In other words, McEwan’s fiction has sometimes felt artificial. It should be said, in his favor, that most contemporary novelists feel artificial because they are not competent enough to tell a convincing or interesting story; it is a peculiar excess of proficiency and talent, like McEwan’s–or like Robert Stone’s, W. Somerset Maugham’s, or Graham Greene’s–that produces a fiction so competently told that it also feels artificial. Still, one has tended to read McEwan with the sense that he is beautifully constructing and managing various hypothetical situations rather than freely following and grasping at a great truth. (That this latter mode is also an artifice is only a banal paradox.) In particular, McEwan’s characters, while never less than interesting, lively, and sometimes interestingly weird, have tended not to be quite human. Many of them have neither pasts nor futures, but are frozen in the threatening present. Many of them have parents who died when they were young. They rarely refer to their childhoods, and seem not to have the use of deep memory as such. McEwan, unlike most writers, has not seemed to need any kitty of childhood detail on which to draw. This absence of past stories, of loitering retrospect, allows him to polish the clean lines of his stories. Since his writing rarely dips into the reflective past, it can exist the better as pure novelty. This is the key to McEwan’s extraordinary narrative stealth. His fictions, like detective stories, are always moving forward. They seem to shed their sentences rather than to accumulate them.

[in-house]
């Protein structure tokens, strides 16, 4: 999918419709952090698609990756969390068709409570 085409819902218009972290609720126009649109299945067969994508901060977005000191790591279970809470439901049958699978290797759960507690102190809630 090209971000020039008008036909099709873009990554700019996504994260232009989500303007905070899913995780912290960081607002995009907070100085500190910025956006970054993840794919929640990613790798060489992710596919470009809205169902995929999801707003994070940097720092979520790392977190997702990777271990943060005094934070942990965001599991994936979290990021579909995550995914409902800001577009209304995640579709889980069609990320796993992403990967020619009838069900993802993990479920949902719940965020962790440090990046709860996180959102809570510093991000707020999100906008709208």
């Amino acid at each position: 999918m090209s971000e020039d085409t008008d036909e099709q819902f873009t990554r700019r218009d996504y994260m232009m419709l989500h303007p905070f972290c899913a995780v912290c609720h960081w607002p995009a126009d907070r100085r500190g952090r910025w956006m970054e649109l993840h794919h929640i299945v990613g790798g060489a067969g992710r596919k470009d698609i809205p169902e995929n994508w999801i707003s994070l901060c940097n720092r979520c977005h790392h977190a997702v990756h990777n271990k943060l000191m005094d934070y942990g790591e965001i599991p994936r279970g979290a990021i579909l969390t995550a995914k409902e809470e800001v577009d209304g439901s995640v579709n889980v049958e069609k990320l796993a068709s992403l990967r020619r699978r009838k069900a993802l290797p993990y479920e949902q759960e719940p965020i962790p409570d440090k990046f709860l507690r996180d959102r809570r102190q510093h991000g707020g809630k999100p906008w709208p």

more from TNR here.